The only thing more ironic would be if a private equity group snapped up Wild Oats.

shawn July 8, 2007 at 5:56 pm

…I'd like to display my ignorance here. Hello, I'm ignorant.

What does 'price inelasticity' mean, specifically here? That the WF shoppers would pay virtually anything that it says on the price tag? If so, why does that make them 'deserve' to pay 'monopoly rents'? Because they're too stupid to shop elsewhere? (and…I'm still trying to figure out 'rents' as a concept…listened to the Munger/Rent-Seeking podcast, and it didn't really clear it up).

Thanks for any explanation.

Tom D. July 9, 2007 at 6:57 am

Price inelastic means that shoppers will consume the same amount of WF organic milk under a "monopoly price" of $8.29/gallon as they would under the "competitive price" of $4.29. In that case, the monoply rent to WF is $4.00/gallon.

shawn July 9, 2007 at 8:12 am

so…then…my wife, who buys the hippie milk? :) Thanks, Tom, I appreciate the explanation.

So, the 'elasticity' is the amount of response to changes in price.

Essentially, then, would 'price inelasticity' be the same as/could it also be called 'demand inelasticity'? I'm trying to think of 'supply inelasticity', but I can't think of any instances other than maybe government services…and I'm not convinced that that's a good example.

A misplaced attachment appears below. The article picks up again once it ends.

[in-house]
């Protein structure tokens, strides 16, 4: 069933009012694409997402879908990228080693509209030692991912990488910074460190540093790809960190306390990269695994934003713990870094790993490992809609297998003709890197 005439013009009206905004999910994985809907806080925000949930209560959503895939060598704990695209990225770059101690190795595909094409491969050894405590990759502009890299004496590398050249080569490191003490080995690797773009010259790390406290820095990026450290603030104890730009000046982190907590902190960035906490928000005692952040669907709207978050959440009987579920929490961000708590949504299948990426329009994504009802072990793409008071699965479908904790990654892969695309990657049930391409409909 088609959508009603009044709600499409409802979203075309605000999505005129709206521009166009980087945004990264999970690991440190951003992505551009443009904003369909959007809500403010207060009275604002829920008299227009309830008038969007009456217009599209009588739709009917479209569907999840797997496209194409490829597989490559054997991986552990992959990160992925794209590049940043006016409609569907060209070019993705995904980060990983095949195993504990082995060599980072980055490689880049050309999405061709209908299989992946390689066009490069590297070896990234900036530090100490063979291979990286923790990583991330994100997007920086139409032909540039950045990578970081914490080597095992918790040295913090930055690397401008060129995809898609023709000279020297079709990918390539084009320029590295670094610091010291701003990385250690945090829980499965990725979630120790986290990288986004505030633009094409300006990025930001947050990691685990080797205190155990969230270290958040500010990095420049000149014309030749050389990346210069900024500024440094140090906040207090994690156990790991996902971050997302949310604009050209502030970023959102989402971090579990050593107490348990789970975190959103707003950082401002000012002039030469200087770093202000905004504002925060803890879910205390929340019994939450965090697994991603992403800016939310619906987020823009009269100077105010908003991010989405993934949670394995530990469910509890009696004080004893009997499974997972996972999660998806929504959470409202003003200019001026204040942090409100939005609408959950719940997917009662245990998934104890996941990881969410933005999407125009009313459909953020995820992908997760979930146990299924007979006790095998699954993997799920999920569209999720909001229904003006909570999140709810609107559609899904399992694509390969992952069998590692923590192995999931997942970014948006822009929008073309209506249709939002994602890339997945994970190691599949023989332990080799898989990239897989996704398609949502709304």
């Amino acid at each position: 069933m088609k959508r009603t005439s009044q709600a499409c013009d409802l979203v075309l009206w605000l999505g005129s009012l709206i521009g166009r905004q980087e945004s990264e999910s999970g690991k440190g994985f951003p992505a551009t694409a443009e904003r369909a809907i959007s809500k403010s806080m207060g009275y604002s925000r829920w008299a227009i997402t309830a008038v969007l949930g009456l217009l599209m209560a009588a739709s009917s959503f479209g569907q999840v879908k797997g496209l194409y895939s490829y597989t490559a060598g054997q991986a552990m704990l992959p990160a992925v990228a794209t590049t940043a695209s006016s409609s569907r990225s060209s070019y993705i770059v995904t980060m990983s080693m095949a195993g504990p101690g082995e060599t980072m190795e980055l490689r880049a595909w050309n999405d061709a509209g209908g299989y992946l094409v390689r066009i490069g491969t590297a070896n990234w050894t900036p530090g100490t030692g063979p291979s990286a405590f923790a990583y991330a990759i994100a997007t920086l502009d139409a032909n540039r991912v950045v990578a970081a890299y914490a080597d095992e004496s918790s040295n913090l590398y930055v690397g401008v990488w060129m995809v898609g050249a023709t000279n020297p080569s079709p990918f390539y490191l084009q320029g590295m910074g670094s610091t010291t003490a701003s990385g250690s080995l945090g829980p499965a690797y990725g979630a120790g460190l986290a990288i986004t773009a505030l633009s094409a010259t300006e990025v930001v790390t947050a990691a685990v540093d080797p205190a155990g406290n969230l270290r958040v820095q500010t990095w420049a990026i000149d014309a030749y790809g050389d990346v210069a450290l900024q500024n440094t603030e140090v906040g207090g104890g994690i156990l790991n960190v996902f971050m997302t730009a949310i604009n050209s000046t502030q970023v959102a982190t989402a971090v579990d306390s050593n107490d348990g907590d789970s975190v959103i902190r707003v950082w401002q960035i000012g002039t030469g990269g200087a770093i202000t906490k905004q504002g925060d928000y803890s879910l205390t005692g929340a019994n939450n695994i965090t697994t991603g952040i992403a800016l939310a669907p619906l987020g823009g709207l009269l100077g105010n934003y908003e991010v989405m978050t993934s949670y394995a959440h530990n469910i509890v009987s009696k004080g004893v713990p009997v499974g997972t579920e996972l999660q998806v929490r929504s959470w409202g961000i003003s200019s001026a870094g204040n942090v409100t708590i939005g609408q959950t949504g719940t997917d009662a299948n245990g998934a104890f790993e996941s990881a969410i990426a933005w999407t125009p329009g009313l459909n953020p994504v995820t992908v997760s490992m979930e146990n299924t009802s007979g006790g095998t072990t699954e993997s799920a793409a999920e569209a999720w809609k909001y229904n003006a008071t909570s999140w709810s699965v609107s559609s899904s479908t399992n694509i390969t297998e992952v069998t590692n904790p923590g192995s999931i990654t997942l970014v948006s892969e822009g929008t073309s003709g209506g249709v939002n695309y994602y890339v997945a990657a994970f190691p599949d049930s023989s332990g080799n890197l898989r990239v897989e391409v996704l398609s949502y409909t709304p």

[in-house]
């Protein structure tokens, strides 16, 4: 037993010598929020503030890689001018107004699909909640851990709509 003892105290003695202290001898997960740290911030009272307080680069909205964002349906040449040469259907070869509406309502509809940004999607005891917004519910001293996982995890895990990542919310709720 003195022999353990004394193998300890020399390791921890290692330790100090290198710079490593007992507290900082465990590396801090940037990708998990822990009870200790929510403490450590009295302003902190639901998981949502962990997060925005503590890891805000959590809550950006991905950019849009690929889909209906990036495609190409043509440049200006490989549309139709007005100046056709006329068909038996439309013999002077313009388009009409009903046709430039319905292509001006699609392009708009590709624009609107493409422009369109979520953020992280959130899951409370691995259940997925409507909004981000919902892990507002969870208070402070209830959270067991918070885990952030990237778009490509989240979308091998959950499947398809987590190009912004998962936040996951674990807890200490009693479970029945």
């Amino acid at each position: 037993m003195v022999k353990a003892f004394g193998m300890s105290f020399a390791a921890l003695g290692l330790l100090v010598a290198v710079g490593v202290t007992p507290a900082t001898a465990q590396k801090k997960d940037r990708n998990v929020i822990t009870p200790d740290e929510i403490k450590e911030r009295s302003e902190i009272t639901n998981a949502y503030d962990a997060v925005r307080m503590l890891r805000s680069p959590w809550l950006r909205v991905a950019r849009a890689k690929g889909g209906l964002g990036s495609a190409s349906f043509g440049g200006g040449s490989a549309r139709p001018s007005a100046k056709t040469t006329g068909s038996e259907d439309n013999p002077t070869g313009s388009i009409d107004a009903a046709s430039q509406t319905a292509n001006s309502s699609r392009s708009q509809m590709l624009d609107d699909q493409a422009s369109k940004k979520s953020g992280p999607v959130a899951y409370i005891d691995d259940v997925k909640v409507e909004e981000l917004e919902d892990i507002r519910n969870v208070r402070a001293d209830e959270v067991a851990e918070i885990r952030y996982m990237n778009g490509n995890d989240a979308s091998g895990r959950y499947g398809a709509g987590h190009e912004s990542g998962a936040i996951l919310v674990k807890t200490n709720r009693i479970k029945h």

Matt July 9, 2007 at 9:01 am

Financial markets have deprived me of the capital I need to do whatever I want, whenever I want, for however long I want. Damn!

patrick July 10, 2007 at 11:02 am

Shawn, it's just econospeak. When we say "price-elasticity" it is generally referring to the price elasticity of demand. So if price were to rise 1 percent, what percent will quantity demanded fall. You could also talk about the price elasticity of supply, so if the price were to rise 1 percent, what percent will the amount folks are willing to supply at that price rise.

I always mixup inelastic and perfectly elastic: Im pretty sure that demand is very inelastic if price changes have little effect on the quantity demanded and perfectly elastic means that a tiny rise in prices causes all demand to evaporate (as might happen if there is a perfect substitute).

Hope that helps.

Methinks July 10, 2007 at 11:11 am

I was hoping Don or Russell would write a response to this twisted thinking.

Leave it to a former regulator to assume that he is the only one able to see "nuances" in a market and that those "nuances" require his intervention. What a crock.

Methinks July 10, 2007 at 11:31 am

Price elasticity of demand is the change is in the the quantity demanded given a change in price for a given product. So, % change in quantity demanded divided by % change in price for a given product.

The way I remember it, if the elasticity of demand (ED) is <1, demand is considered relatively inelastic. Obviously, the closer ED is to 0, the less elastic the demand. If the ED is greater than 1, then then demand is considered to be elastic and perfect elasticity does result in zero demand given any change in price, as Patrick said.

shawn July 11, 2007 at 6:22 pm

…thanks a lot for the input and helping me understand this (a little) better. :)